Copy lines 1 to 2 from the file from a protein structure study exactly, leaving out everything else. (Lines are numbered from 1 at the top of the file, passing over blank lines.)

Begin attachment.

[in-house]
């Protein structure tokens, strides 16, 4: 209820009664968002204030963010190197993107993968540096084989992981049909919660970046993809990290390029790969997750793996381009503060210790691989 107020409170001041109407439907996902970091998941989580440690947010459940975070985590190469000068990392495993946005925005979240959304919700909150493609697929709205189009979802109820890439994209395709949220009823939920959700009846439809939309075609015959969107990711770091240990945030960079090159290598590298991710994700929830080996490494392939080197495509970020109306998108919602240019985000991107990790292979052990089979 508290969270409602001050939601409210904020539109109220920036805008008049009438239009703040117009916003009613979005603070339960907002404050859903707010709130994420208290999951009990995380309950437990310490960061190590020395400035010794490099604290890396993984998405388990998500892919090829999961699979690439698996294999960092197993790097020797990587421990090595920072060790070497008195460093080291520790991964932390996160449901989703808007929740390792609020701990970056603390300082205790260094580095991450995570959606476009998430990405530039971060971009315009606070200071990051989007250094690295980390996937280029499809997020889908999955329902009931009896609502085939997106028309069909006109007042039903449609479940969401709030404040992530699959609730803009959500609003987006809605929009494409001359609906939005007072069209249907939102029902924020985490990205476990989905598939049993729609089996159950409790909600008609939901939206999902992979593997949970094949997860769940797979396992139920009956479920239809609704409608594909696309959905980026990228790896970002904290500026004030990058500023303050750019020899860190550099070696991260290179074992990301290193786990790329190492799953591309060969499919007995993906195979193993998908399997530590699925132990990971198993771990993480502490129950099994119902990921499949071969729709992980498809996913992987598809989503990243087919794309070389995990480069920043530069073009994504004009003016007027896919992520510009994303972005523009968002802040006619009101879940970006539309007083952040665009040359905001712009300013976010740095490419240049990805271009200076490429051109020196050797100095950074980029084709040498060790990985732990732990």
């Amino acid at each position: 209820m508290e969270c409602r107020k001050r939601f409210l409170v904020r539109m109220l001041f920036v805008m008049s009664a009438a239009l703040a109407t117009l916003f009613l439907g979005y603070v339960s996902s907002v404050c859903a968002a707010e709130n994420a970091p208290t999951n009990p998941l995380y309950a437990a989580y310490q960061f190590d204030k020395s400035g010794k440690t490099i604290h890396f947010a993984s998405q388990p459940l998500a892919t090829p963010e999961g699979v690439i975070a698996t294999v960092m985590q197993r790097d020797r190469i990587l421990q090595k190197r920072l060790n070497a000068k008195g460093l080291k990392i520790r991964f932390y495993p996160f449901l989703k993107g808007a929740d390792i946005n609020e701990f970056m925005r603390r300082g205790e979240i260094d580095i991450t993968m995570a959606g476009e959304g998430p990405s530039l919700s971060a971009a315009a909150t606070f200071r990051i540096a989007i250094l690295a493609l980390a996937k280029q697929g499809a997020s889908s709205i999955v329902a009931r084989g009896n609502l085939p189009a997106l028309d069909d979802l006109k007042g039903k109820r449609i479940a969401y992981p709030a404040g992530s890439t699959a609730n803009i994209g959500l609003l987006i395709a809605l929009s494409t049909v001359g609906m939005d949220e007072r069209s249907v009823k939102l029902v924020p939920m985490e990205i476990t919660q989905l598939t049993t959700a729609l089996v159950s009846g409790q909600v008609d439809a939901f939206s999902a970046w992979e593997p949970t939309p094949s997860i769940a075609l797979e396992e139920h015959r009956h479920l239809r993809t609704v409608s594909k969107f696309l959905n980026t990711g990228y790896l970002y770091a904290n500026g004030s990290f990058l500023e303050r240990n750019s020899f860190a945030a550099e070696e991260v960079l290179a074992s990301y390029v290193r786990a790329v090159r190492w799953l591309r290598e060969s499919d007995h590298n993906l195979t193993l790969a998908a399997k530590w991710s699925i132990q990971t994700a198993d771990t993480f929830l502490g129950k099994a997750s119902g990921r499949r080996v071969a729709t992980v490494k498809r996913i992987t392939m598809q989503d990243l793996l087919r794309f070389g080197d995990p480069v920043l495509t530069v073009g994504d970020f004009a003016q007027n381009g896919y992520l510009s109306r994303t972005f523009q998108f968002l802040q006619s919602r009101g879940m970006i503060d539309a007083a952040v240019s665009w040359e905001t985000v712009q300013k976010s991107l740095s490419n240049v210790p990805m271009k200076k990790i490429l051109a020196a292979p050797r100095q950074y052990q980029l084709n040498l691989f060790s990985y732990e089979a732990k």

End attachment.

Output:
[in-house]
């Protein structure tokens, strides 16, 4: 209820009664968002204030963010190197993107993968540096084989992981049909919660970046993809990290390029790969997750793996381009503060210790691989 107020409170001041109407439907996902970091998941989580440690947010459940975070985590190469000068990392495993946005925005979240959304919700909150493609697929709205189009979802109820890439994209395709949220009823939920959700009846439809939309075609015959969107990711770091240990945030960079090159290598590298991710994700929830080996490494392939080197495509970020109306998108919602240019985000991107990790292979052990089979 508290969270409602001050939601409210904020539109109220920036805008008049009438239009703040117009916003009613979005603070339960907002404050859903707010709130994420208290999951009990995380309950437990310490960061190590020395400035010794490099604290890396993984998405388990998500892919090829999961699979690439698996294999960092197993790097020797990587421990090595920072060790070497008195460093080291520790991964932390996160449901989703808007929740390792609020701990970056603390300082205790260094580095991450995570959606476009998430990405530039971060971009315009606070200071990051989007250094690295980390996937280029499809997020889908999955329902009931009896609502085939997106028309069909006109007042039903449609479940969401709030404040992530699959609730803009959500609003987006809605929009494409001359609906939005007072069209249907939102029902924020985490990205476990989905598939049993729609089996159950409790909600008609939901939206999902992979593997949970094949997860769940797979396992139920009956479920239809609704409608594909696309959905980026990228790896970002904290500026004030990058500023303050750019020899860190550099070696991260290179074992990301290193786990790329190492799953591309060969499919007995993906195979193993998908399997530590699925132990990971198993771990993480502490129950099994119902990921499949071969729709992980498809996913992987598809989503990243087919794309070389995990480069920043530069073009994504004009003016007027896919992520510009994303972005523009968002802040006619009101879940970006539309007083952040665009040359905001712009300013976010740095490419240049990805271009200076490429051109020196050797100095950074980029084709040498060790990985732990732990």